The President’s Jesuits

There are two views of counterinsurgency that emerged from the Vietnam War, one represented by Jim Webb, the second represented by Bing West. Both Marine Officers were educated by Jesuits, took pride in their Irish-fighting tradition, had sons who served in Iraq, had their writings included on the Commandant’s Reading List, and rose to prominent policy making positions during the Iraq War. But, the two Marines had contrary views of counterinsurgency which was driven by their own Vietnam experience. Webb, who commanded Rifle Company Delta 1/5 in the An Hoa Basin in Northern I Corp in 1968-69 thought that a Marine Rifle Squad with two Vietnamese Squads in a Combined Action Platoon would have been run over by a North Vietnamese Main Force Unit in his Area of Operations. As a journalist for the PBS News Hour, Webb covered the Beirut Marines, one of whom advised him, “Sir, never get involved in a five sided war.” In late 2002, Webb argued against the invasion of Iraq because the invading Americans would quickly become targets for an Islamic insurgency, and by 2006, Webb had switched political parties to run for Senate on his opposition to the invasion of Iraq.

West, who joined a squad from Charlie Company, 1/7 in a village further to the South of the DMZ and earlier in the war than Webb, emerged from Vietnam as a strong proponent of counterinsurgency in the model of the Combined Action Platoon (CAP), which consisted of a Marine Rifle Squad and two South Vietnamese Squads. As a journalist in Iraq, West covered but also influenced a resurgence of counterinsurgency doctrine in 2005-2007, when he published The Strongest Tribe, his book focusing on the Anbar Awakening. The CAP model had worked for Small Wars veterans like LtGen Victor Krulak, Sr., who fought in the Small Wars between World War I and World War II, and who rose to be the Commanding General, Fleet Marine Force Pacific, where he tried to convince the President to use the Small Wars Manual and the CAP model in Vietnam, to no avail. [Reference: Sheehan, Bright Shining Lie; Krulak, First to Fight] Bing West was the living, intellectual/doctrinal heir, to Brute Krulak, who had probably lost a 4th Star to his conviction that the Small Wars/ CAP Model should be used in Vietnam. In the end, Westmoreland fought an attrition war under Secretary of Defense McNamara. The Village recorded by Bing West was only a small experiment that was never widely adopted in Vietnam. In Iraq, the Small Wars/ CAP model would become the Petraeus/ Mattis doctrine behind the successful surge.

The Marines who invaded Iraq in 2003 in would become the President’s Jesuits — armed missionaries who left the large Forward Operating Bases of late 2003 to spread out among the population in Joint Security Stations which were very similar in composition to the Combined Action Platoon (CAP) portrayed in Bing West’s The Village. By the end of 2007, West’s positive view of counterinsurgency had prevailed over Webb’s more skeptical view.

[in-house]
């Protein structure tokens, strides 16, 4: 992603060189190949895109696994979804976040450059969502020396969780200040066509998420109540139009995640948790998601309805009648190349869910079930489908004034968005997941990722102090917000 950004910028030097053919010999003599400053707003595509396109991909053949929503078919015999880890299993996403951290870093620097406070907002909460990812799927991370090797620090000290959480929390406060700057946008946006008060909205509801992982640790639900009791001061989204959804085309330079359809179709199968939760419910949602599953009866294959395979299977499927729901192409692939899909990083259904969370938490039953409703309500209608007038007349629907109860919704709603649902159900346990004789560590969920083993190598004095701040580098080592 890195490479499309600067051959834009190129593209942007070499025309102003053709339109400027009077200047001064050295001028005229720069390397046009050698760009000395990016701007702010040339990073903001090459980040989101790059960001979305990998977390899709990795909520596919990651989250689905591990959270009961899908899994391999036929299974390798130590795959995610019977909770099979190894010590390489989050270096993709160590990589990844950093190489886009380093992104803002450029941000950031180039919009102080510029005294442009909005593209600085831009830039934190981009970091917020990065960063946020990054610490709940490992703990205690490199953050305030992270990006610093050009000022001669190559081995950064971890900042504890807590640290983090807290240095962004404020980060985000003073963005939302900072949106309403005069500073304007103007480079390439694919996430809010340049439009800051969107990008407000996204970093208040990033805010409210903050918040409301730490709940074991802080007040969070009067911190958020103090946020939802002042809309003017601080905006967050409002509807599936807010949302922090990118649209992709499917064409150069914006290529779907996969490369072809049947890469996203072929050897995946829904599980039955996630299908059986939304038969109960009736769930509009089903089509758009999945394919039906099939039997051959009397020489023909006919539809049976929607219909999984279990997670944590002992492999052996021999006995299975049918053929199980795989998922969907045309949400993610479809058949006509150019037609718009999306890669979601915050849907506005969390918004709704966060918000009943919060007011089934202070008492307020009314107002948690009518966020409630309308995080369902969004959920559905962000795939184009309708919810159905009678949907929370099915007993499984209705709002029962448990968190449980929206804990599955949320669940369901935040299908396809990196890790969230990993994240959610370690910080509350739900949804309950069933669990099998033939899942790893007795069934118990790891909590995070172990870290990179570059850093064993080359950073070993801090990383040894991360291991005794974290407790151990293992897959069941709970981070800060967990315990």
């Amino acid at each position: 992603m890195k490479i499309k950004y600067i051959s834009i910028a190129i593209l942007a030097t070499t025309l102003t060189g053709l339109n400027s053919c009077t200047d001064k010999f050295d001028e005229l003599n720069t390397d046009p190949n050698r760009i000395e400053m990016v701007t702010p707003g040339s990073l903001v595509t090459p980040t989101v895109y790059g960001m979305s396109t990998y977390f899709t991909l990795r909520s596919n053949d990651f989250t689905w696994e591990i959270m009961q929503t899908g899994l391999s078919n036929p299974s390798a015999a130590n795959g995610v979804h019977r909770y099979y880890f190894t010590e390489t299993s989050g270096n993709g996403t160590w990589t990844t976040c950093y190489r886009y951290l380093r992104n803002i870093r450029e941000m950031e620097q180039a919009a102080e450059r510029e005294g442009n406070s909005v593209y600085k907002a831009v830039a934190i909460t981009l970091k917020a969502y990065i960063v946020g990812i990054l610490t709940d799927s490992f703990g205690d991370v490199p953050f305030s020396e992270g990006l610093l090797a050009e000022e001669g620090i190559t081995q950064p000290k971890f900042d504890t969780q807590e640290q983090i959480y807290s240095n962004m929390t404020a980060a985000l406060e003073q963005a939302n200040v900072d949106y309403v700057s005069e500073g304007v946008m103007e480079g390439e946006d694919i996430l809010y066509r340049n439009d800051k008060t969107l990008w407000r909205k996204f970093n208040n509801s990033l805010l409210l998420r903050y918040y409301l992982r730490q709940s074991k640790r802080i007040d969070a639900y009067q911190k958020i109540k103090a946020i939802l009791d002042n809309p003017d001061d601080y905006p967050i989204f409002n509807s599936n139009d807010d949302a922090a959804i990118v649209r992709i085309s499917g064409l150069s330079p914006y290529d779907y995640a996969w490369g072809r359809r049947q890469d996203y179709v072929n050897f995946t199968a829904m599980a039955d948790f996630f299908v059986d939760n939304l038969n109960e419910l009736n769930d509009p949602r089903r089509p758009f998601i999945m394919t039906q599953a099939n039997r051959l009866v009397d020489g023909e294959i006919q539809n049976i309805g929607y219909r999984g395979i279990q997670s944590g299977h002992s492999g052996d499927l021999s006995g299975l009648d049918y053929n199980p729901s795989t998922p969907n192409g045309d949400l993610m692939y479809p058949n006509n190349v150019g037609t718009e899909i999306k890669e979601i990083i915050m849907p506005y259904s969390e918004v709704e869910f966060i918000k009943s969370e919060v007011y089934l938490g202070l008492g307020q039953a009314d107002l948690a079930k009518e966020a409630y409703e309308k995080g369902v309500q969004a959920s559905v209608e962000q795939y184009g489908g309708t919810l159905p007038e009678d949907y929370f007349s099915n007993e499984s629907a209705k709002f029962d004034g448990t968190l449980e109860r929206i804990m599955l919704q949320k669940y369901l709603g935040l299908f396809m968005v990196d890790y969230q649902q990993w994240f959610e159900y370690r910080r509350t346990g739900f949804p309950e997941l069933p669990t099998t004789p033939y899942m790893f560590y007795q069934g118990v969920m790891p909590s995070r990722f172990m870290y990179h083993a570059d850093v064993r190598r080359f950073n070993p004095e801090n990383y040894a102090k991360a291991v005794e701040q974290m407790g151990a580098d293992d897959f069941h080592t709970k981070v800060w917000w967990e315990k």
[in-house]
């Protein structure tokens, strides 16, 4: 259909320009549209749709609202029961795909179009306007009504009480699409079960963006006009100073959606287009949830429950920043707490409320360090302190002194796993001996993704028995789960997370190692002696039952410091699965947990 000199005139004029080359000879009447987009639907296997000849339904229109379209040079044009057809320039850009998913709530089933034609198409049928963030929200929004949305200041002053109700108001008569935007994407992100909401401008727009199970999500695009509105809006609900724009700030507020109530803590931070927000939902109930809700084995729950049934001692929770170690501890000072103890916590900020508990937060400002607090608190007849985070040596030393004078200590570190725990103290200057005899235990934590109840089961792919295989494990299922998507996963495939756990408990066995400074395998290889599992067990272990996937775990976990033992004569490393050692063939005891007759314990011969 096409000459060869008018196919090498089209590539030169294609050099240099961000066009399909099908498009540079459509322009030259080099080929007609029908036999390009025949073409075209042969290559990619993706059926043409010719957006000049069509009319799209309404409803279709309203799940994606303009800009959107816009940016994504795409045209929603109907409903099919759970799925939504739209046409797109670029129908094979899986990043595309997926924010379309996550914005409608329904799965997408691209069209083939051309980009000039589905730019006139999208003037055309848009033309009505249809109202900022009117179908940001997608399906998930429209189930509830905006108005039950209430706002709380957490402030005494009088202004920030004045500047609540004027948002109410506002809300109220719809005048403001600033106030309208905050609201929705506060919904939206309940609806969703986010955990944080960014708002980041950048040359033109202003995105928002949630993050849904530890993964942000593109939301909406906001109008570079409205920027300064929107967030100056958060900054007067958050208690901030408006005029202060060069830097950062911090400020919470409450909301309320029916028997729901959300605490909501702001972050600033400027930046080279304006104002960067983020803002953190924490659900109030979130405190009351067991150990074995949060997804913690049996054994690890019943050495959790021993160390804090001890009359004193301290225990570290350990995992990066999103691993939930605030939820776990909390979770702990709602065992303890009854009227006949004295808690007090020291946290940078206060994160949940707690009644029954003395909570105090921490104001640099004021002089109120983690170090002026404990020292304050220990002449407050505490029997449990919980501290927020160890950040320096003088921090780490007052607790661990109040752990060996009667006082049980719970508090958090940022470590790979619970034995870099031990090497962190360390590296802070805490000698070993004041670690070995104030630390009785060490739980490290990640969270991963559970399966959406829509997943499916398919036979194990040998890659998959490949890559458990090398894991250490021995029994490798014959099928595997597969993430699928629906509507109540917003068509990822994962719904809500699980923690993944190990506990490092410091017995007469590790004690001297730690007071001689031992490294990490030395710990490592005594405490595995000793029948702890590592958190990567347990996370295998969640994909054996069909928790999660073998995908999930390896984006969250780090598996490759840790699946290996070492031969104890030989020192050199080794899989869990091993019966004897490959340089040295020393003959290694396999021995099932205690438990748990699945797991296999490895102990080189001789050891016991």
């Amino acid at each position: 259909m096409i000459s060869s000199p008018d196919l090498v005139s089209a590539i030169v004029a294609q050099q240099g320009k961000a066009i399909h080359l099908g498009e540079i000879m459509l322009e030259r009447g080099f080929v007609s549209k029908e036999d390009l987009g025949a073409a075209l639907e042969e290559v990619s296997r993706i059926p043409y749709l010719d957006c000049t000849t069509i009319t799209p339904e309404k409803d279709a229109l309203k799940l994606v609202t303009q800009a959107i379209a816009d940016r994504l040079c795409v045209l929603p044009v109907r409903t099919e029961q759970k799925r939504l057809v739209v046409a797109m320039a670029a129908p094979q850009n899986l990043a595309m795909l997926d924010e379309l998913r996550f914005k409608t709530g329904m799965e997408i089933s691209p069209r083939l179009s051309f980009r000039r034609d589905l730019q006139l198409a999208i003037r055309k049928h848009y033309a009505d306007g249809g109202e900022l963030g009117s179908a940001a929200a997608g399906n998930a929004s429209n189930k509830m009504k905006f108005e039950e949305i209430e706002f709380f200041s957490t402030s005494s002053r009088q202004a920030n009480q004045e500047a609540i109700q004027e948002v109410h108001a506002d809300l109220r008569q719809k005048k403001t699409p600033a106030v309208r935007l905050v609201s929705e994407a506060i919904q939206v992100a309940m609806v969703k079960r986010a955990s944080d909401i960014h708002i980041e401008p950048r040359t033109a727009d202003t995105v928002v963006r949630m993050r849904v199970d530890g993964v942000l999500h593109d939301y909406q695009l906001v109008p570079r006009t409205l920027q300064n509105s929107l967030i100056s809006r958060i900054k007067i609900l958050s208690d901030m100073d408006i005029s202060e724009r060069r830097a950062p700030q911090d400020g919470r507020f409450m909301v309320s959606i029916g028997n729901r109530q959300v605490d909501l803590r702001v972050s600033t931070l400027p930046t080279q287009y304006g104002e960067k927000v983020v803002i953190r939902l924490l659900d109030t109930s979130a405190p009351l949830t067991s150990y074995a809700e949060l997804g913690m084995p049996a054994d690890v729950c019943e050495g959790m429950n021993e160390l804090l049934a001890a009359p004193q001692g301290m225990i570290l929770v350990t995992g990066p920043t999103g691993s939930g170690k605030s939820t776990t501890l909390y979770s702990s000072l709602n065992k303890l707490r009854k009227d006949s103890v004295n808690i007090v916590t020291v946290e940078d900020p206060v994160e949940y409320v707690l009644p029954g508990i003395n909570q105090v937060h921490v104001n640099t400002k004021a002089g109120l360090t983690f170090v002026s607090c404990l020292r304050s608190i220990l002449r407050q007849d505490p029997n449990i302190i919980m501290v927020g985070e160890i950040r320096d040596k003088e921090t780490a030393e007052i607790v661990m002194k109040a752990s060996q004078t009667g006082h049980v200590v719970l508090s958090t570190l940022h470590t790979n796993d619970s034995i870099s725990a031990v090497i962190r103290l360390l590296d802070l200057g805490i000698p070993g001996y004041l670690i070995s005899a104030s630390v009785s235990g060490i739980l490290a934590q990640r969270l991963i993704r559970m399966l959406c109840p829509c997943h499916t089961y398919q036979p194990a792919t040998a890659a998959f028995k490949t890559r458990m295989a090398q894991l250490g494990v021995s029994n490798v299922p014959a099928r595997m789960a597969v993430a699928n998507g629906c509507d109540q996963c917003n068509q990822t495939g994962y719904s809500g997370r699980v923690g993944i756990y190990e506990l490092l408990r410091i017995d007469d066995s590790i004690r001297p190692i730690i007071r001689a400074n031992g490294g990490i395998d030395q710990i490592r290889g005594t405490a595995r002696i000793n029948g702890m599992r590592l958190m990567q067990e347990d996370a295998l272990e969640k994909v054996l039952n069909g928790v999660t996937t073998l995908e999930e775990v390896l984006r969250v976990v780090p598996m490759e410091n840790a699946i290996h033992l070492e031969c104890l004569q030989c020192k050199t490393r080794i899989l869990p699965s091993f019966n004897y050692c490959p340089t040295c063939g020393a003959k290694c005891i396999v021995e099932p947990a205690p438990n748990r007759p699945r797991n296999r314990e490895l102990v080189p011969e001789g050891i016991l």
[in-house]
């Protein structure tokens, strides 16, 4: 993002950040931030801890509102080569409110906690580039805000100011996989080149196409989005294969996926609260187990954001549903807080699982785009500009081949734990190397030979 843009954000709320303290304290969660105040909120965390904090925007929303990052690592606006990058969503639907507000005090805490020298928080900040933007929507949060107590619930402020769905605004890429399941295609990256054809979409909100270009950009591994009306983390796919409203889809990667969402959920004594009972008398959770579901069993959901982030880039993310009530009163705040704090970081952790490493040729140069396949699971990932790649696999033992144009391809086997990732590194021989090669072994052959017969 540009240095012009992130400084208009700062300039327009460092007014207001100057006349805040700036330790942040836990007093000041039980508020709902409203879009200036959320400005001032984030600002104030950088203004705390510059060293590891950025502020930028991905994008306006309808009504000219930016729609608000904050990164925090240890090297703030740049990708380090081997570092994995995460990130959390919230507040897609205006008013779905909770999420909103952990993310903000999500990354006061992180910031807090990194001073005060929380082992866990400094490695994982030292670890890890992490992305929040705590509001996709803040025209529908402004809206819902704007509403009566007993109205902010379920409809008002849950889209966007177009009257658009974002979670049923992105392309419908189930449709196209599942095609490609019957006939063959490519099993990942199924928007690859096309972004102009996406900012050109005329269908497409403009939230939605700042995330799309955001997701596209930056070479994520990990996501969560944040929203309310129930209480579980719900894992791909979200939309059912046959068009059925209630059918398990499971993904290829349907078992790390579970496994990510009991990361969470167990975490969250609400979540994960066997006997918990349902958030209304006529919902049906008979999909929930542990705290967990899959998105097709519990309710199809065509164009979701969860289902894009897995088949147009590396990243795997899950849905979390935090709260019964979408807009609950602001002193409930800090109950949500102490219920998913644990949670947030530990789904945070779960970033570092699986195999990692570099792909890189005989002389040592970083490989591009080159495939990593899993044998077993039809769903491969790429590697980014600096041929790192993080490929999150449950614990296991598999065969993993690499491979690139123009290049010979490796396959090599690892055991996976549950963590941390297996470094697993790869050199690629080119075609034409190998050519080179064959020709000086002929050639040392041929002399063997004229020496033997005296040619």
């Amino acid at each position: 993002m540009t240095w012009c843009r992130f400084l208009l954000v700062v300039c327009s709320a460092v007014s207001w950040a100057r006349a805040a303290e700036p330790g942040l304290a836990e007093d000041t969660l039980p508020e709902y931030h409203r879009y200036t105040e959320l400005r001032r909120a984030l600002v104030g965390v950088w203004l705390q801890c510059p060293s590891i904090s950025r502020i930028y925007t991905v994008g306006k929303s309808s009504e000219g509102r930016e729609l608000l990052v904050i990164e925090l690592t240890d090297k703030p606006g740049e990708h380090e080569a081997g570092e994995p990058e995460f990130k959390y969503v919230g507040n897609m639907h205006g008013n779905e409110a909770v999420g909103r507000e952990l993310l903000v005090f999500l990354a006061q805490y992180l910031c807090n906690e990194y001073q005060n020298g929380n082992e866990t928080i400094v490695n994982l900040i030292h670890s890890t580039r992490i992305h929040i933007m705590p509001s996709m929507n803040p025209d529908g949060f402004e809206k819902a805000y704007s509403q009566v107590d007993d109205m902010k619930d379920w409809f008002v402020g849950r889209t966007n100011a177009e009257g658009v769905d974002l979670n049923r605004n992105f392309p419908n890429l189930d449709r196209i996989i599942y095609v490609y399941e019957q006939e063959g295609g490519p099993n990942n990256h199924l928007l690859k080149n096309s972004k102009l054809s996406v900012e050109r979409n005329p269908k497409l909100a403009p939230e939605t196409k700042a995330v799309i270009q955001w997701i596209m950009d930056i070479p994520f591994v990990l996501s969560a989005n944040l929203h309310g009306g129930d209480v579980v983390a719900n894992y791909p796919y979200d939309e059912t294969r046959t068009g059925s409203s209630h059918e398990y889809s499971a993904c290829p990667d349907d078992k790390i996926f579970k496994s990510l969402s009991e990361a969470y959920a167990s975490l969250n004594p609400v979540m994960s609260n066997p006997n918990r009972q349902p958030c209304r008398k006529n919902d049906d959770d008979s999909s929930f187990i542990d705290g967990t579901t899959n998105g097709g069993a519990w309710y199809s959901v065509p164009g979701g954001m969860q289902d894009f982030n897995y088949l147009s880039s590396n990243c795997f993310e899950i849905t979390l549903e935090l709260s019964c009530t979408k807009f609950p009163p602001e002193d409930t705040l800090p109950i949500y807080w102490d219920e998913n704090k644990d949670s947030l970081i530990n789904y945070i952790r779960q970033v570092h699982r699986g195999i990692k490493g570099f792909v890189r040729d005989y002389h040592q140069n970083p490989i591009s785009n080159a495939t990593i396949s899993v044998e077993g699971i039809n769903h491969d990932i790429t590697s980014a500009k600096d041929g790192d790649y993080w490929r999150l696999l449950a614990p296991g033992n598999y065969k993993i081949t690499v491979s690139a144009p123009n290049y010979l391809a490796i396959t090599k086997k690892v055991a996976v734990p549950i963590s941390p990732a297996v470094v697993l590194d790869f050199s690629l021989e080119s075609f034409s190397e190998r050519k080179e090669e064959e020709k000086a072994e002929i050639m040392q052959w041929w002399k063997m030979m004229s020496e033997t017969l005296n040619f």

A decade later, what is the lasting value of this successful transition from high intensity maneuver warfare to COIN? From a doctrinal viewpoint, the best answer may be that the Marines who became expert in COIN are expert at combined arms — using one weapon to make the enemy vulnerable to another weapon. The Small Wars Veterans of Nicaragua, Haiti and Dominican Republic became the colonels of World War II, who used Close Air Support as the distinctive edge for Marines in the Pacific Island Hopping Campaigns. Similarly, now that the post-9/11 Islamic Small Wars have wound down to Counter Terrorism or Advisory missions, possible global conflicts against some combination of Slavic Orthodox (Russian) and Sinic (Chinese) civilization are the most dangerous threat. From a spiritual perspective, the best answer may be in the missionary’s principle of service to a something bigger than one’s own narrow self interest. From an American/ Western civilization that encourages the individual to be as selfish as possible, the Marines who sacrificed their lives in Iraq gave to the greater good of their civilization. The Iraq Marines who continue to serve will find their most likely opponents along the routes that the first Jesuits followed — through the Suez, across the Indian Ocean to the South of Hormuz, and to the Straits of Malacca, where Western Civilization will compete with Slavic-Orthodox, Sinic, and Islamic civilization for the key strategic chokepoints which control the Global Reserve Currency [Reference: Kaplan, Monsoon; Eichengreen, Exorbitant Privilege]

About

This is a website for writing a book about Lima Company, 3/7, during 4 deployments to Iraq between 2003 and 2007.

About

This is a website for writing a book about Lima Company, 3/7, during 4 deployments to Iraq between 2003 and 2007.